connections. I already presented the subject in a German technical meeting in June 2000, however, although most colleagues agreed, no discussion resulted and the problem persists more than ever a one can see when analyzing current floor exercises: I would very much like to hear your opinion on a topic dealing with the combination of acrobatic skills on floor but which could imaginably apply on other apparatuses as well. The following ideas is more or less a result from my own experiences as a former gymnast and from thoughts and observations over the last few years.
Well, how shall I start?
Let me start with an example: When I was still
competing and training gymnastics, I sometimes had problems with my landings in the floor exercise. I especially had problems with landing twists and was therefore receiving quite frequently deductions for hops on landings etc. One day I had the idea of combining the double twist I used to do at the time with an immediate straddle pike jump. From that moment on, I never received a deduction on this pass until I stopped doing it.

Now, as a spectator, observer, judge and coach, I very much dislike seeing gymnast performing direct combinations of acrobatic saltos such as double saltos bw stretched immediate punch fronts (+1/2) (“Melissannidis”-like, a gymnast who strongly initiated this “combination-mania” currently seen in men’s artistic floor exercises) or basically all twists and saltos of higher difficulty (D, E, S-E) immediately connected to rather “easy” elements such as dive rolls, tucked fronts, fronts to front support or easy leaps such as side split leaps or straddle pike leaps of any kind featured in the A and B categories of the COPs.

I don't think that the gymnast should receive the full value and full difficulty credit for a top difficulty skill of the D, E, and S-E category in the case he immediately connects it to an element rated below C and I could imagine that non-biased technicians, coaches and judges might agree.

In my opinion a salto skill on floor has to contain a clear landing phase if you want to make a proper evaluation since the controlled landing of such a skill is “per se” one of the hardest things on the whole skill.

Another problem here is that in the past and for the moment, in case the gymnast combines a higher difficulty salto or twist to an immediate other somersault (these are mostly elements currently valued B) the combination of the two is valued as one (upgraded) difficulty (D+B=E; E+B=S-E, ...) and a third salto,  even increased in difficulty one more time.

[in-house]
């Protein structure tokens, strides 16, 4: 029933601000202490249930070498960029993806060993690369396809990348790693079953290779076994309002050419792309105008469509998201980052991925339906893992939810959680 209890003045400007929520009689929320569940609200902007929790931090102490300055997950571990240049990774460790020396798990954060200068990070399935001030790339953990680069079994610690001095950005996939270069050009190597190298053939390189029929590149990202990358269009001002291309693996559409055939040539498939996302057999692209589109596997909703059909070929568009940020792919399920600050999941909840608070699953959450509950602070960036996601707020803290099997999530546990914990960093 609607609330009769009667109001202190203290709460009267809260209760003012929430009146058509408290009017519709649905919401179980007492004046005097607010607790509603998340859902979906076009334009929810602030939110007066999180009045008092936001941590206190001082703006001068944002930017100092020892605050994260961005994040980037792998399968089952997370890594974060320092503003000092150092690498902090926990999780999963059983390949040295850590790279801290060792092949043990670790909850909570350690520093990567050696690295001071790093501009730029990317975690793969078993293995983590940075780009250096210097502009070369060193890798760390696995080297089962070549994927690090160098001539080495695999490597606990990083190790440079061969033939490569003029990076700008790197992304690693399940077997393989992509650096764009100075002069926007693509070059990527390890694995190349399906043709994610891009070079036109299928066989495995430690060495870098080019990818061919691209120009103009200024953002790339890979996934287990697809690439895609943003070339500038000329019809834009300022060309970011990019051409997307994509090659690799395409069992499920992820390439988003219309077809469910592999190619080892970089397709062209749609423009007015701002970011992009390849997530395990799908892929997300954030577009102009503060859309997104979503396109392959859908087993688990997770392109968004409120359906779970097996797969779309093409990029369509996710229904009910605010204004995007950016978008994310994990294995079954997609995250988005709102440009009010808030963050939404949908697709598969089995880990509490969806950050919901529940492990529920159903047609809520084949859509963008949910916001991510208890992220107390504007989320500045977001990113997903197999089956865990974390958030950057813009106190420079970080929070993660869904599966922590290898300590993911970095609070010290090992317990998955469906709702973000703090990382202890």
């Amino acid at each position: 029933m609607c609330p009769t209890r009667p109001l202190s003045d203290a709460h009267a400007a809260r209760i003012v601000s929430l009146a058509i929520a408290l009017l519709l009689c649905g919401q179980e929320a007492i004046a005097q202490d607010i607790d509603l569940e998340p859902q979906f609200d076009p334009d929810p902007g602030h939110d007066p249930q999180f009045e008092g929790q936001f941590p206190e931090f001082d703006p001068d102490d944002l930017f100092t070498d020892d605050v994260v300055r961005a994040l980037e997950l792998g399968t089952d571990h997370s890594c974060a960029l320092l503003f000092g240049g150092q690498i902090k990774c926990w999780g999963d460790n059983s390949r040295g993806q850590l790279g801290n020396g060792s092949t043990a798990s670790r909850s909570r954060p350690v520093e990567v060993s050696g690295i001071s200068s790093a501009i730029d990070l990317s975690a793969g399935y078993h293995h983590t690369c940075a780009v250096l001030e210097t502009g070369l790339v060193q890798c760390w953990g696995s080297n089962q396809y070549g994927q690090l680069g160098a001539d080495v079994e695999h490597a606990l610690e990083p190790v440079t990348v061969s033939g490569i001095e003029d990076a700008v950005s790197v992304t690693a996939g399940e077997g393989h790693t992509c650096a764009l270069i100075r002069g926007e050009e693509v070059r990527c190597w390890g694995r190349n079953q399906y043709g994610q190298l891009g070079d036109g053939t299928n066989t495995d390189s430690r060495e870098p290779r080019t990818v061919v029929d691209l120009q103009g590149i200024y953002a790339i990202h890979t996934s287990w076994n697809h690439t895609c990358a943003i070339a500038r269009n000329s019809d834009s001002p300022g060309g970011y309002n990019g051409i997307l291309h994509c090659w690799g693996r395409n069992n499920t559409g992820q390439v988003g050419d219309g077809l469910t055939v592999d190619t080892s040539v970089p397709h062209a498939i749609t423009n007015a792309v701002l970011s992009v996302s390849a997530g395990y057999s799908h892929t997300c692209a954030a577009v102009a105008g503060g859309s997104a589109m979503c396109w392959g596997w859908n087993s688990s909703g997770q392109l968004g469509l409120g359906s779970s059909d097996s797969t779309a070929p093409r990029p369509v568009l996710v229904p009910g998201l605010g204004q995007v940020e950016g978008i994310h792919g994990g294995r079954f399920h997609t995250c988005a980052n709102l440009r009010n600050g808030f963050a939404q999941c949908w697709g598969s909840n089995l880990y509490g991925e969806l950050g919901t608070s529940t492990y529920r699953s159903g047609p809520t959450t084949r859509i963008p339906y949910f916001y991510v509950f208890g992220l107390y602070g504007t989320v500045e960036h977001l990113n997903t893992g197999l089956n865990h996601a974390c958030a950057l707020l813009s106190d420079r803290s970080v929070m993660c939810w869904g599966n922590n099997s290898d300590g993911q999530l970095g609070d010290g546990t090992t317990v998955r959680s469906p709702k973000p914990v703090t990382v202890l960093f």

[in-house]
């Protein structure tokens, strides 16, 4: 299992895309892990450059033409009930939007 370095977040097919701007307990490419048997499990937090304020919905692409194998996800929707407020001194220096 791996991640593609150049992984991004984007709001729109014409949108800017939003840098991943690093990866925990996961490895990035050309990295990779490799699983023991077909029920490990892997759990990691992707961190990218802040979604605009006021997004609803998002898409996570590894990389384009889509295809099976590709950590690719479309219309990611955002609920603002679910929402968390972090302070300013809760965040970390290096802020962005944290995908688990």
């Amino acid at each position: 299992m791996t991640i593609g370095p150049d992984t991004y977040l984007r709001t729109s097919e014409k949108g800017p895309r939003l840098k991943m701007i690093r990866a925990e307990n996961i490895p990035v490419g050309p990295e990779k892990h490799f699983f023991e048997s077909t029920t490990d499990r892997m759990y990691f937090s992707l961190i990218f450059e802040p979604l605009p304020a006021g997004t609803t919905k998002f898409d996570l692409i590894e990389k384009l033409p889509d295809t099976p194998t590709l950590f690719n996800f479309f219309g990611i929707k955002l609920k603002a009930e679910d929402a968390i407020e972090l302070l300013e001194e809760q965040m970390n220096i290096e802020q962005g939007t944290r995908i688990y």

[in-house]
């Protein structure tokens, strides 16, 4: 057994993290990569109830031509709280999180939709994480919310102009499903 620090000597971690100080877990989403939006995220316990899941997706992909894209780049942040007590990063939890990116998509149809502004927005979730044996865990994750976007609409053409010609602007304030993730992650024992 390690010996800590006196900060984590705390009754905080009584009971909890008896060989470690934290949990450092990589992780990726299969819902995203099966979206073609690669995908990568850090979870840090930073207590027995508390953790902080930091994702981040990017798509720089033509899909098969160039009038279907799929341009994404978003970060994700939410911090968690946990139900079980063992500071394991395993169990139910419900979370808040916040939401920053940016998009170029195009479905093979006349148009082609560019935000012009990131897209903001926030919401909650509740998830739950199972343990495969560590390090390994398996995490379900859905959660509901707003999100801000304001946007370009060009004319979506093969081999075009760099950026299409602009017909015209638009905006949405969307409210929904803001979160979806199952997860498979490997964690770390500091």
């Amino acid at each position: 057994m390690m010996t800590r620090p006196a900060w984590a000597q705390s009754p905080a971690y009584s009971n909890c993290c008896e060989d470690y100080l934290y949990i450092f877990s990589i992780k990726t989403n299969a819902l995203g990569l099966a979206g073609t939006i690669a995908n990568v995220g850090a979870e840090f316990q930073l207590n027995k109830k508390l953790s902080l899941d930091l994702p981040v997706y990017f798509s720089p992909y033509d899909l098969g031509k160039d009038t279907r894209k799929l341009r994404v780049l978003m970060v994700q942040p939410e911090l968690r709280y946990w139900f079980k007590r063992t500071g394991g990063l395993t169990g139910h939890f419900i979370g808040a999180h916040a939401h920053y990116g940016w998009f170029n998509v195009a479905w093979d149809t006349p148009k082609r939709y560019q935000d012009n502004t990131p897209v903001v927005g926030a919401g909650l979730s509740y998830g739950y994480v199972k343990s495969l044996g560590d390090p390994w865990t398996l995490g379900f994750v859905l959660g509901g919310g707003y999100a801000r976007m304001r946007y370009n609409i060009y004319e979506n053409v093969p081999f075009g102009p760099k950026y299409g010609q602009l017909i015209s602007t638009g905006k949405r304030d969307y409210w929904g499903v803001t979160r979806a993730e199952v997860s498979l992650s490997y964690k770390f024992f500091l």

I only partly want to allude hear to the very frequent cases in recent times where gymnasts performed stretched double backs which greatly lacked in height and only could be –“saved”- by connecting those to an immediate tucked front salto. In this case the lack of height should be deducted according to the COP (up to 0.2) by the B-panel and the poor double back should moreover not be qualified for any bonus points.

The problem is quite intricate - even puzzling - and I can imagine that a solution is quite hard to find. Trying to find one, I would also separate the S-E- elements from the rest as well as the leaps from the saltos. For example: I could accept and give full credit to a combination of any S-E and B element if the B is a somersault, but not a combination of a D salto with a B salto or a combination of any salto of the D, E and even S-E-category when immediately succeeded by a leap rated B or A. 

In the last two cases I would formulate a deduction.

In my opinion the classification of elements as it is today is unjustifiable and I'm glad that this system is ready for elimination. I just hope that the new system is just and is based not on structure groups of individual elements where incomprehensibly completely different elements are basically “equaled” bygiving them same values, but on biomechanical and experimental and empirically verified data (coming from research of specialists, coaches and gymnasts) taking into account principles of biomechanics and sports science.

Gert Michael Gündisch
CSS Sibiu, Romania, Turngemeinschaft Tirschenreuth 1997 e.V., Germany